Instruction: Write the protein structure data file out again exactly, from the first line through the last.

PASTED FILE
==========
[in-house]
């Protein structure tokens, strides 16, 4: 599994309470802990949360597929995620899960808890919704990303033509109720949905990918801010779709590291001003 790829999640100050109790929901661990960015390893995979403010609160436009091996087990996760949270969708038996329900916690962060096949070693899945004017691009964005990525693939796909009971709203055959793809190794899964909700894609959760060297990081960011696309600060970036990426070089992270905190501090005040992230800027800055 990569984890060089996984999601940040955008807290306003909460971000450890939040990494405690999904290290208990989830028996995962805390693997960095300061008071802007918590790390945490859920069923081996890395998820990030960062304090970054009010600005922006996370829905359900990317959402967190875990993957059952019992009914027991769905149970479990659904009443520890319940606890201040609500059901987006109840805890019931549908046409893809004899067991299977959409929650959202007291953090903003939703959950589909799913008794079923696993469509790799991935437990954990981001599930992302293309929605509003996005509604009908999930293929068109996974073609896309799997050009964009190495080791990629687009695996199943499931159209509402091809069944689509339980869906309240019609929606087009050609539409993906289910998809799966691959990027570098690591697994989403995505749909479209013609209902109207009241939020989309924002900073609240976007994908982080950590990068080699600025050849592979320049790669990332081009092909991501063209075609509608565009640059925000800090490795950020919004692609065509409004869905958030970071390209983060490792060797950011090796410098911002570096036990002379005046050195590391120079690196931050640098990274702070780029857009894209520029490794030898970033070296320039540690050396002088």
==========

[in-house]
């Protein structure tokens, strides 16, 4: 599994309470802990949360597929995620899960808890919704990303033509109720949905990918801010779709590291001003 790829999640100050109790929901661990960015390893995979403010609160436009091996087990996760949270969708038996329900916690962060096949070693899945004017691009964005990525693939796909009971709203055959793809190794899964909700894609959760060297990081960011696309600060970036990426070089992270905190501090005040992230800027800055 990569984890060089996984999601940040955008807290306003909460971000450890939040990494405690999904290290208990989830028996995962805390693997960095300061008071802007918590790390945490859920069923081996890395998820990030960062304090970054009010600005922006996370829905359900990317959402967190875990993957059952019992009914027991769905149970479990659904009443520890319940606890201040609500059901987006109840805890019931549908046409893809004899067991299977959409929650959202007291953090903003939703959950589909799913008794079923696993469509790799991935437990954990981001599930992302293309929605509003996005509604009908999930293929068109996974073609896309799997050009964009190495080791990629687009695996199943499931159209509402091809069944689509339980869906309240019609929606087009050609539409993906289910998809799966691959990027570098690591697994989403995505749909479209013609209902109207009241939020989309924002900073609240976007994908982080950590990068080699600025050849592979320049790669990332081009092909991501063209075609509608565009640059925000800090490795950020919004692609065509409004869905958030970071390209983060490792060797950011090796410098911002570096036990002379005046050195590391120079690196931050640098990274702070780029857009894209520029490794030898970033070296320039540690050396002088």